Investors liked what they saw with Pfizer‘s (NYSE: PFE) second-quarter earnings results, announced on Tuesday. Although revenue growth of 4% wasn’t anything to get excited about, the big pharma company reported that its Q2 adjusted earnings per share jumped 21% from the prior-year period.
What those results don’t tell you, however, is what’s next for Pfizer. But the drugmaker’s top executives addressed several topics during the Q2 earnings conference call related to what could be in store. Here are five things you’ll want to know about what they said concerning Pfizer’s future.
1. Current blockbusters
Pfizer’s fastest-growing blockbusters right now are anticoagulant Eliquis, immunology drug Xeljanz, and breast cancer drug Ibrance. The company’s management didn’t say much about Eliquis, but with sales for the drug soaring 47% year over year in Q2, management didn’t have to. Pfizer CEO Ian Read did note, though, that the Eliquis has opened its market share lead from 10% to 13% ahead of its top rivals.
Sales for Xeljanz jumped 37% in the second quarter. More sizzling growth should be on the way. Read pointed to recent regulatory approvals in the U.S. and Japan for Xeljanz in treating ulcerative colitis and a European approval for the drug in combination with methotrexate in treating psoriatic arthritis. Pfizer also anticipates European approval for Xeljanz in the ulcerative colitis indication. Read sounded unconcerned about potential competition for Xeljanz from Lilly‘s Taltz, because of what he viewed as a weaker product label.
Although U.S. sales growth for Ibrance slowed in the second quarter, international sales momentum looked good. Read stated that Ibrance’s total prescription share among CDK inhibitors stands at 91% despite competition from Lilly and Novartis. Pfizer COO Albert Bourla said the company anticipates significant growth for Ibrance from approvals for additional indications.
2. Top pipeline candidates
Pfizer’s management believes the company has its strongest pipeline in decades. Read highlighted the potential for tafamadis in treating TTR cardiomyopathy. Although this disease is rare, Pfizer thinks it’s significantly underdiagnosed and presents a large opportunity for the company.
Read also especially likes the prospects for tanezumab, a non-opioid pain drug that Pfizer is developing with Lilly. Pfizer’s head of research and development, Mikael Dolsten, said the company was pleased with the efficacy and safety profile of the drug in late-stage clinical testing. Pfizer expects to announce more results for the drug next year.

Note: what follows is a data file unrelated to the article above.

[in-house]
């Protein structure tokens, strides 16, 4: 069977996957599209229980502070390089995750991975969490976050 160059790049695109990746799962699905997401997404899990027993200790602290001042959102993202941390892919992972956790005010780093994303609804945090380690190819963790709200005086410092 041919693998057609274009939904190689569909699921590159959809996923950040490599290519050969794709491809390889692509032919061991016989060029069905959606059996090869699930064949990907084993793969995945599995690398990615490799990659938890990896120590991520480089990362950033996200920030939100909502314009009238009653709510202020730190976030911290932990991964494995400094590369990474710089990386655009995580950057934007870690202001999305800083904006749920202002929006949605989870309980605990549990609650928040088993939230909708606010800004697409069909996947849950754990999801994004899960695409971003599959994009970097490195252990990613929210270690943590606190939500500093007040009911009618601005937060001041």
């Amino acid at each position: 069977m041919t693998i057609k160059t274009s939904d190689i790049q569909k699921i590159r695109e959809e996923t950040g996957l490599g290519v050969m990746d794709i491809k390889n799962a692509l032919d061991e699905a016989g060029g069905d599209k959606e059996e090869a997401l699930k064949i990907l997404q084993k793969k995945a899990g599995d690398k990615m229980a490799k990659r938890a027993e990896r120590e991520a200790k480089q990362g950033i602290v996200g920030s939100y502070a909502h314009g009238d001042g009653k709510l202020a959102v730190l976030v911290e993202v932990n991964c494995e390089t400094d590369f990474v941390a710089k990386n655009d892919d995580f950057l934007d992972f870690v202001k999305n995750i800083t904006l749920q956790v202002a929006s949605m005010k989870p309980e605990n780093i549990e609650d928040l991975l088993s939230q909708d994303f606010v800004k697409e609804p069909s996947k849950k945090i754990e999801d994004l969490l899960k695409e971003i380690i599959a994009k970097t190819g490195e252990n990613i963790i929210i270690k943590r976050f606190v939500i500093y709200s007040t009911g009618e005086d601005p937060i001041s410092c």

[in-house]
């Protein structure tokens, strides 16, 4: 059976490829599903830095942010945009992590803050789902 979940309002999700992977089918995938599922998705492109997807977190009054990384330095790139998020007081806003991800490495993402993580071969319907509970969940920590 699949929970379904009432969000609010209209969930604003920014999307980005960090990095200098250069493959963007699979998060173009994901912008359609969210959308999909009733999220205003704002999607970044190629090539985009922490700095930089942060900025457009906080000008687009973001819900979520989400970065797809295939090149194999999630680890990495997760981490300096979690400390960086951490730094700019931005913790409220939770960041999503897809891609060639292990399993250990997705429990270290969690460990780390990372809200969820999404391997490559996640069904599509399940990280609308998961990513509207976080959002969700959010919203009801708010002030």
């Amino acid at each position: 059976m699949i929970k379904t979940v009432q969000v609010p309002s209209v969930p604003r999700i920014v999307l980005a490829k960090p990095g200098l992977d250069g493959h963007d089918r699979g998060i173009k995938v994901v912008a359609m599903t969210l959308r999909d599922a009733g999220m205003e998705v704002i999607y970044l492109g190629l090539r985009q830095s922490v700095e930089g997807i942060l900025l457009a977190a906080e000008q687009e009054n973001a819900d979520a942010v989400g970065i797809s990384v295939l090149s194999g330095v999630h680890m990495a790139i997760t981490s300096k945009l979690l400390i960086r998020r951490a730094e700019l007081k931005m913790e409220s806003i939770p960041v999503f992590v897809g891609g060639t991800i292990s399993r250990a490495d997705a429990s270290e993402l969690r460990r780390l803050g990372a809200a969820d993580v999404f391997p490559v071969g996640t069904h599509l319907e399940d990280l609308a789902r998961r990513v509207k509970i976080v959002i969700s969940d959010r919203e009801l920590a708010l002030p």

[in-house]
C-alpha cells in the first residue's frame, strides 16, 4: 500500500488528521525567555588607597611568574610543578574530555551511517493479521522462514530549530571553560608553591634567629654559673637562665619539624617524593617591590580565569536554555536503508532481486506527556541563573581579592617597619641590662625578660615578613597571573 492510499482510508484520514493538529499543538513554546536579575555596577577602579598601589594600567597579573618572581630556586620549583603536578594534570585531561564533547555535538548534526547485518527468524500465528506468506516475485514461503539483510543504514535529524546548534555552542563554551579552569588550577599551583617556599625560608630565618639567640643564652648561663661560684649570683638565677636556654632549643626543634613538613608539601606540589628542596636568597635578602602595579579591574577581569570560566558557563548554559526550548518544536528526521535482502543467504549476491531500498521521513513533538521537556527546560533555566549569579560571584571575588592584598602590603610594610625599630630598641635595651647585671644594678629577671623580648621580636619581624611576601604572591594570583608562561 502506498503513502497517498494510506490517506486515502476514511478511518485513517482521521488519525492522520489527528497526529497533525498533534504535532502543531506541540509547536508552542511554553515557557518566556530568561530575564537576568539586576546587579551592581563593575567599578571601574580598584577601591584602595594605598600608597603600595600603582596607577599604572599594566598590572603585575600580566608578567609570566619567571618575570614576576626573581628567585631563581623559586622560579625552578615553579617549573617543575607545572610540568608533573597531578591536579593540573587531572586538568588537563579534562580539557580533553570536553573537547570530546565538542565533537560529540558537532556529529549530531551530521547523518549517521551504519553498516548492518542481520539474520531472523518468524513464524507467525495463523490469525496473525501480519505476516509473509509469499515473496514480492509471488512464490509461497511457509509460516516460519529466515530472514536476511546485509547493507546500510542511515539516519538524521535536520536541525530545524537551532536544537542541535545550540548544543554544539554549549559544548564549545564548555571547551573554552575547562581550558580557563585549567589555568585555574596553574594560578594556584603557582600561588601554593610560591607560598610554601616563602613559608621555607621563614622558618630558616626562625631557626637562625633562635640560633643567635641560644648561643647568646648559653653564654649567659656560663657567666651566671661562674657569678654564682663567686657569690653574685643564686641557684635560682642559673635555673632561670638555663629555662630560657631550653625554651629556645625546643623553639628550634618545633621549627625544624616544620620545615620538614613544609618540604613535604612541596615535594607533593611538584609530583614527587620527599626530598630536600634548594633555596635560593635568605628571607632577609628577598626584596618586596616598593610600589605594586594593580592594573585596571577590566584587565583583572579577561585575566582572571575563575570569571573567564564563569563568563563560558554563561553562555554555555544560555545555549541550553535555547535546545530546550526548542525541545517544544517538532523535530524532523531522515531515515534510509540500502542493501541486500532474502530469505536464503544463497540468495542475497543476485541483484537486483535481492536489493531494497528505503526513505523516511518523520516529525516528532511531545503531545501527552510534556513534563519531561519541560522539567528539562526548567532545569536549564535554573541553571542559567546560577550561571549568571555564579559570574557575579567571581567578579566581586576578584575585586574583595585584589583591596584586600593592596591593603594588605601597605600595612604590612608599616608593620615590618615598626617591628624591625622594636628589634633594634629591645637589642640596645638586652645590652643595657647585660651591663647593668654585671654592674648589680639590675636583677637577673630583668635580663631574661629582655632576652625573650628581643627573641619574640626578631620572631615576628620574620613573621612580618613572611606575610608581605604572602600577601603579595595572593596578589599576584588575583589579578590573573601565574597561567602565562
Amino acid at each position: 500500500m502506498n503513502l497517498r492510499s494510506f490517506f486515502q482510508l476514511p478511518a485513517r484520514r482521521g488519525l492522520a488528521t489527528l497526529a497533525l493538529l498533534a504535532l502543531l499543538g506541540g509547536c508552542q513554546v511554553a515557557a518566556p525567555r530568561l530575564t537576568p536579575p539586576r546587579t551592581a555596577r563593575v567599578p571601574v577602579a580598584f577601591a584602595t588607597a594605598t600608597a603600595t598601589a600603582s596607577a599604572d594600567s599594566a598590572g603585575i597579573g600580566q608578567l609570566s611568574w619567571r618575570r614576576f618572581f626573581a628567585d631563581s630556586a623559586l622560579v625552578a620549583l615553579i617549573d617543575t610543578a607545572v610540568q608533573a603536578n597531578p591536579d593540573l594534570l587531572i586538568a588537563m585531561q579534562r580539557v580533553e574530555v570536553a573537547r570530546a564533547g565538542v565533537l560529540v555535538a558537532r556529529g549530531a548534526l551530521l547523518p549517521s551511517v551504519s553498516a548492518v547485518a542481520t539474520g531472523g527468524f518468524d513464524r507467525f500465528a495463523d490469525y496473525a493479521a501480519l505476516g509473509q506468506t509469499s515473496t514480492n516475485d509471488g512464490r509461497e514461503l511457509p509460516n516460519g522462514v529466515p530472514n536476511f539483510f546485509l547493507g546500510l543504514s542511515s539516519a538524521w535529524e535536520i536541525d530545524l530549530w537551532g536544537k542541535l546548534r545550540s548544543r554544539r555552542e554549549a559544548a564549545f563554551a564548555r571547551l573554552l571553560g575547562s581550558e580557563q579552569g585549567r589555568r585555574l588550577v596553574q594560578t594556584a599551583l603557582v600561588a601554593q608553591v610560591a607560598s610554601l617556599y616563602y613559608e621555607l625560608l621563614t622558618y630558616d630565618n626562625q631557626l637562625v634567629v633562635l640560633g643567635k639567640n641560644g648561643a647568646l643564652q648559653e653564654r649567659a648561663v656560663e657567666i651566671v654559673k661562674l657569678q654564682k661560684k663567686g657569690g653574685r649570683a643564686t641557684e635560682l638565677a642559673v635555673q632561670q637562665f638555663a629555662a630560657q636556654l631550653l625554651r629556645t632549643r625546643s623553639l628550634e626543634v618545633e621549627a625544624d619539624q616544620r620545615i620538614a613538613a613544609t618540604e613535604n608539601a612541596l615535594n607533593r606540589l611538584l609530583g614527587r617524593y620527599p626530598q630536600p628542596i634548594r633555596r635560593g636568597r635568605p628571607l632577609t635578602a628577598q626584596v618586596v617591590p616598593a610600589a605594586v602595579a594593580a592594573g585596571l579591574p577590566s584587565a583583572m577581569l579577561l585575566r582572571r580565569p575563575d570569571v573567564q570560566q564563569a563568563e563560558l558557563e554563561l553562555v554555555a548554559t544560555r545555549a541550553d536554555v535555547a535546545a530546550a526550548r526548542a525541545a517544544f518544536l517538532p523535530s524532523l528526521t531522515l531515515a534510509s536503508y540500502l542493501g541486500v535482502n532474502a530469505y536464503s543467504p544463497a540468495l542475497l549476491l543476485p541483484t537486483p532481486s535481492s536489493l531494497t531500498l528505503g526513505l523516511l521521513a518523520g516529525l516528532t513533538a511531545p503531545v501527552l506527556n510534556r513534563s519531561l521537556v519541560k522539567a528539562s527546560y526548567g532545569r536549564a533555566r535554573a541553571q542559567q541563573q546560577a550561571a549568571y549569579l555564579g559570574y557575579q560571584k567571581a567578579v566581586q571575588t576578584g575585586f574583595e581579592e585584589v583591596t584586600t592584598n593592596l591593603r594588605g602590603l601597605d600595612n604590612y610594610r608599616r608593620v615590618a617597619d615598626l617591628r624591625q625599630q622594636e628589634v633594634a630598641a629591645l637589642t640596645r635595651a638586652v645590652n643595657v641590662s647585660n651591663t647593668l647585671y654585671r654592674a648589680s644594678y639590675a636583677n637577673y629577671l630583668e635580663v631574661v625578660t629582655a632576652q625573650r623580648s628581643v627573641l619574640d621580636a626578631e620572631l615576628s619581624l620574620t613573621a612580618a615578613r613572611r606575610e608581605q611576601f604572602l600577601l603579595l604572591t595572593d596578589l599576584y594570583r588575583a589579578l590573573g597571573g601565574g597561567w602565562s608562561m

The drugmaker awaits regulatory approval decisions for four cancer drugs Read singled out: lorlatinib, dacomitinib, talazoparib, and glasdegib. Although the PARP inhibitor class of drug in general hasn’t been as successful as some had expected, Dolsten thinks talazoparib could stand out above its rivals because of its unique method of binding and trapping DNA.
3. Growth for established medicines
In early July, Pfizer announced a reorganization that will change the name of its essential health segment to “established medicines” in 2019. Biosimilars and sterile injectables will move to the innovative-medicines segment. Can the legacy drugs and drugs losing exclusivity actually be a growth area for Pfizer? The company’s executives think it can.
Bourla stated that Pfizer sees urbanization in emerging markets as a key growth driver for its established-medicines segment. He particularly noted the rise of the middle class in Asia. With the reorganization, Pfizer is putting a leader of the established medicines business in China to focus on this tremendous market opportunity.
Don’t think that the innovative medicines segment will be hurt too much by gaining the struggling sterile injectables business, though. Read said Pfizer expects to see improved year-over-year comparisons for the business beginning in the third quarter.
4. President Trump’s proposed healthcare changes
Read said Pfizer continues to work with President Trump on proposed healthcare changes. He likes the idea of removing safe-harbor protection for drug rebates and thinks these moves could help Xeljanz and its biosimilars gain more market penetration.
Rebates could be completely going away over time, in Read’s view. However, he is supportive of these efforts. Read believes that removing rebates could be beneficial to companies that launch new drugs over the next five years or so.
As for drug price increases, Read doesn’t see tying price increases to healthcare inflation rates as a problem for Pfizer. He thinks Pfizer’s growth will primarily stem from innovative products in new markets, rather than from price increases.
5. Potential acquisitions
Will Pfizer make a big acquisition anytime soon? Probably not. Read said he doesn’t think the company needs to make a huge deal to drive growth. But that doesn’t mean Pfizer won’t be active in business development.
Read said the company is focused on assets in phase 2 or early phase 3 development. When asked about the potential for acquiring additional gene therapy programs, he replied that Pfizer would be interested in buying gene-therapy assets that weren’t overpriced.
Pfizer’s management team anticipates winning approvals for 15 new blockbuster drugs or indications by 2022, including recent approvals for Xeljanz and Xtandi. They think better days are ahead for established medicines and for the sterile-injectables business.
My key takeaway from Pfizer’s Q2 conference call is that it sounds as if the company is shifting gears. What I mean is that Pfizer has only generated low growth in recent years but realistically expects to achieve significantly higher growth in the future, especially after 2020. If you believe the company can successfully shift gears, as I do, then the stock looks like a solid long-term pick.
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